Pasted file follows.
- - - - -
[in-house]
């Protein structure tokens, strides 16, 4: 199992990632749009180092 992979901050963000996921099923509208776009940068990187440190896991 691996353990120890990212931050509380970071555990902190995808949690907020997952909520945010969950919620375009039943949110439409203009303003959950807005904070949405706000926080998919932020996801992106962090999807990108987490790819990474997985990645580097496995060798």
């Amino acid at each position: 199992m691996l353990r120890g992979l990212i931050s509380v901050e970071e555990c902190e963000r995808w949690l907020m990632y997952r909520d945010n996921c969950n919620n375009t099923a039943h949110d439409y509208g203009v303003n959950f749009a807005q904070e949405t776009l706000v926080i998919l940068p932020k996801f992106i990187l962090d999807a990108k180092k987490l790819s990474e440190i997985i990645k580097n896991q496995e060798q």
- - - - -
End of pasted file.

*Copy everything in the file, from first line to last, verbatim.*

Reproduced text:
[in-house]
């Protein structure tokens, strides 16, 4: 199992990632749009180092 992979901050963000996921099923509208776009940068990187440190896991 691996353990120890990212931050509380970071555990902190995808949690907020997952909520945010969950919620375009039943949110439409203009303003959950807005904070949405706000926080998919932020996801992106962090999807990108987490790819990474997985990645580097496995060798």
């Amino acid at each position: 199992m691996l353990r120890g992979l990212i931050s509380v901050e970071e555990c902190e963000r995808w949690l907020m990632y997952r909520d945010n996921c969950n919620n375009t099923a039943h949110d439409y509208g203009v303003n959950f749009a807005q904070e949405t776009l706000v926080i998919l940068p932020k996801f992106i990187l962090d999807a990108k180092k987490l790819s990474e440190i997985i990645k580097n896991q496995e060798q």